Roland launch new MDX-40A with more automation

Published 18 June 2009

Posted by Al Dean

Article tagged with: prototype, rapid prototyping, roland dg

Here’s a strange one. The world surrounding rapid prototyping often focusses on the additive, layer-based processes, SLA, FDM, SLS etc etc. That’s fine. But if there’s one thing these systems are not. its rapid. At an inch an hour, Z corp is probably the fastest.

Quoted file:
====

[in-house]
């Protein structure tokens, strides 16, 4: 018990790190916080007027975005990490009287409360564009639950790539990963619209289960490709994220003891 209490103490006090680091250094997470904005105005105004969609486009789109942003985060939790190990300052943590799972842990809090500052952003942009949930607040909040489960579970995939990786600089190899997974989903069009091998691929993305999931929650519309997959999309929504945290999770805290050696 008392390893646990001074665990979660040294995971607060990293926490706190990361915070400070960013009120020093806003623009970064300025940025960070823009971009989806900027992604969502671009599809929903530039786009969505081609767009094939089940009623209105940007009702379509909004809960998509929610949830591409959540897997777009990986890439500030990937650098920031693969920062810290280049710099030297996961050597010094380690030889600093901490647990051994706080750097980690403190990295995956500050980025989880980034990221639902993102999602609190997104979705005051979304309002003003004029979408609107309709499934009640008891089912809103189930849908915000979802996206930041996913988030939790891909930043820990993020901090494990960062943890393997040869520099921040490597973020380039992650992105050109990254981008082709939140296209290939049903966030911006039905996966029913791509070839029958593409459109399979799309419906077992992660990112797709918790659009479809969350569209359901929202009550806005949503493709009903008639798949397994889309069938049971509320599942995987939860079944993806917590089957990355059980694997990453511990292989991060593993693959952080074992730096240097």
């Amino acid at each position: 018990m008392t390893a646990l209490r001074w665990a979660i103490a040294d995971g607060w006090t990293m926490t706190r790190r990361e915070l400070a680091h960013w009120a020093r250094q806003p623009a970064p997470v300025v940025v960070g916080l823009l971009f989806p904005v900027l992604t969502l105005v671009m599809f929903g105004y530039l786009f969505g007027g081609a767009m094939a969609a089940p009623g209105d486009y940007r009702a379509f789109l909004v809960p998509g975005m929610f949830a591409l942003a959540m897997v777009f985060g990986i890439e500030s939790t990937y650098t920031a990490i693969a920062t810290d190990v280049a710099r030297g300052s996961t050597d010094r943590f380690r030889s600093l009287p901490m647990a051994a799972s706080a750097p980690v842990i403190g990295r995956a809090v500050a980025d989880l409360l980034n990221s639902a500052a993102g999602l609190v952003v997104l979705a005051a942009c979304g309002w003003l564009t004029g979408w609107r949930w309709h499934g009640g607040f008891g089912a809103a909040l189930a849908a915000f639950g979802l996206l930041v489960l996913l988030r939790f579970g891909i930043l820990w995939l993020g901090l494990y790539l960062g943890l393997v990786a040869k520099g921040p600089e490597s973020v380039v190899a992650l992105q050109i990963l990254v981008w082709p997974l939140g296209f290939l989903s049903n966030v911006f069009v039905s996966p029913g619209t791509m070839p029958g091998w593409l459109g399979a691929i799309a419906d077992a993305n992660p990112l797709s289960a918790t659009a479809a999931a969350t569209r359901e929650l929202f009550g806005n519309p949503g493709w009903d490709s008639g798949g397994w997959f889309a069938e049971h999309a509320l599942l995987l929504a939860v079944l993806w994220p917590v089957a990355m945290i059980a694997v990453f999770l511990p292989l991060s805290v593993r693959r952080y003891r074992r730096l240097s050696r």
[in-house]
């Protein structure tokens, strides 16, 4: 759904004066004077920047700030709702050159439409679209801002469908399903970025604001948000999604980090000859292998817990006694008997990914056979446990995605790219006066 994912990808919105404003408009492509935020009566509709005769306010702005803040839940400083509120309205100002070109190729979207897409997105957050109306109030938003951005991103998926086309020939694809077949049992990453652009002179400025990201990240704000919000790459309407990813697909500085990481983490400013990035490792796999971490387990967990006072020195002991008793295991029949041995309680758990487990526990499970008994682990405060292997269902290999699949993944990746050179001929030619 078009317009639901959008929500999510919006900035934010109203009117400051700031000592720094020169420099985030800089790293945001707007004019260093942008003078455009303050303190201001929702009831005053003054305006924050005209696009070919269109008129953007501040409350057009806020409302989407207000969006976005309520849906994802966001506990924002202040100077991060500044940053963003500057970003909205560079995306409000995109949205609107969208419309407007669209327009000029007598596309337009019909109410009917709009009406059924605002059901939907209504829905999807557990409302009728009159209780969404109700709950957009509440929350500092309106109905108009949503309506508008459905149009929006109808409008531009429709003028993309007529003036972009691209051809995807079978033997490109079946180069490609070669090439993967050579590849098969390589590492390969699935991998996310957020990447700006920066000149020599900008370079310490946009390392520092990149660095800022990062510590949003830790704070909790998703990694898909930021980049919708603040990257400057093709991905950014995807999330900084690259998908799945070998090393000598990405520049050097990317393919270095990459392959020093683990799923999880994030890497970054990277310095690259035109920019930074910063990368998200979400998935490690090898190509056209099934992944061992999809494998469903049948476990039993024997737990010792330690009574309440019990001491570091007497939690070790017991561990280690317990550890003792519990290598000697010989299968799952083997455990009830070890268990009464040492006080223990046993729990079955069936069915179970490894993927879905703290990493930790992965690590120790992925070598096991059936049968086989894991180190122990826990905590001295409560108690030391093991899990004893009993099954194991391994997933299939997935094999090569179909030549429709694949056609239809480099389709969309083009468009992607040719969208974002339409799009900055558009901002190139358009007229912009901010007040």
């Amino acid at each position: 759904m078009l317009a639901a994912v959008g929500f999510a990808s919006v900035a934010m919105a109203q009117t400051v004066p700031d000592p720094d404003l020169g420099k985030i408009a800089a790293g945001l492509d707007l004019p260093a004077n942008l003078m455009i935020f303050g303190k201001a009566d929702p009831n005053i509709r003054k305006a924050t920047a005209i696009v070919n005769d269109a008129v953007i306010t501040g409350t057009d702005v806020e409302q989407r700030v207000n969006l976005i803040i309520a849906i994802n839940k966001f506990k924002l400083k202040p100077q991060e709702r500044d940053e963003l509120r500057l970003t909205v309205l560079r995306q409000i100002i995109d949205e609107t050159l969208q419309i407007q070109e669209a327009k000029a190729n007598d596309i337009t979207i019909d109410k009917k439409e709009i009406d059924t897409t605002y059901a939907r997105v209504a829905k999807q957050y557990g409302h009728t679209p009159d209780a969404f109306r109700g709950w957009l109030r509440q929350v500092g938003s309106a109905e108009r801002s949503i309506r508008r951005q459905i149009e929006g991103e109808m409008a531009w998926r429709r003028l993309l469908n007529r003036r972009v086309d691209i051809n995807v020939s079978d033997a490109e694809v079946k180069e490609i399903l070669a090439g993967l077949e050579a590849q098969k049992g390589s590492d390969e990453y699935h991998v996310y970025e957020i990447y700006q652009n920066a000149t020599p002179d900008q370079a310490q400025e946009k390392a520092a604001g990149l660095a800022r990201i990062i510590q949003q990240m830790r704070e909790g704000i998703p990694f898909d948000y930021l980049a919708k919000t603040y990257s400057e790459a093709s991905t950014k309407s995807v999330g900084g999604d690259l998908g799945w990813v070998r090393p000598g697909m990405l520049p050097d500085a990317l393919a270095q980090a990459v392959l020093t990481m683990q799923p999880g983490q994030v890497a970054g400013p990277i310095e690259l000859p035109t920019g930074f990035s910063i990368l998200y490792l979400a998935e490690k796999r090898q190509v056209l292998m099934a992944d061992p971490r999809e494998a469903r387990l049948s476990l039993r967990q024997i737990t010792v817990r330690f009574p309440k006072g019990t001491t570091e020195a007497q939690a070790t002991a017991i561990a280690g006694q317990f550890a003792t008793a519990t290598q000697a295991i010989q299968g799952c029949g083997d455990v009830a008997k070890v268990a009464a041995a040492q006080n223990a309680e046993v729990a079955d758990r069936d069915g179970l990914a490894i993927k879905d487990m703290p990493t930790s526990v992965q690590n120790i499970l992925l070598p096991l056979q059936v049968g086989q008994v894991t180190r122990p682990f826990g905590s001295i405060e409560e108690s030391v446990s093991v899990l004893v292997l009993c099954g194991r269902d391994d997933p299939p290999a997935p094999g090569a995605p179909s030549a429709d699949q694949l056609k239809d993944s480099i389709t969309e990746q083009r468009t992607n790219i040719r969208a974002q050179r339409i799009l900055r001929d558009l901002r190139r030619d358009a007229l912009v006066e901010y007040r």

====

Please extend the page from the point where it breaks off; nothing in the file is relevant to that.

The thing that often gets missed in the many publications and trade shows surrounding that tag, is that there are much quicker ways to create prototypes and the strange thing is, that they typically are much more cost effective and less complex than their additive counterparts. The perfect example is Roland and its range of Modela products. These are effectively small form factor CNC machines, many capable of cutting some tough materials, from the usual chemical wood, resins and model-board, through all manner of plastics and such and into metals, particularly aluminium and copper (which is super handy for electrode machining). What the smaller machines (the MDX-15 and MDX-20) lack in the ability to cut tougher materials, they do make up for with digitising tools, using an integrated probe. The Larger machines (the MDX-540 range) are more benchtop, rather than desktop, but give you much bigger working envelopes, greater cutting speed and (with some accessories for tool changing and auto-rotating billets) unattended operation.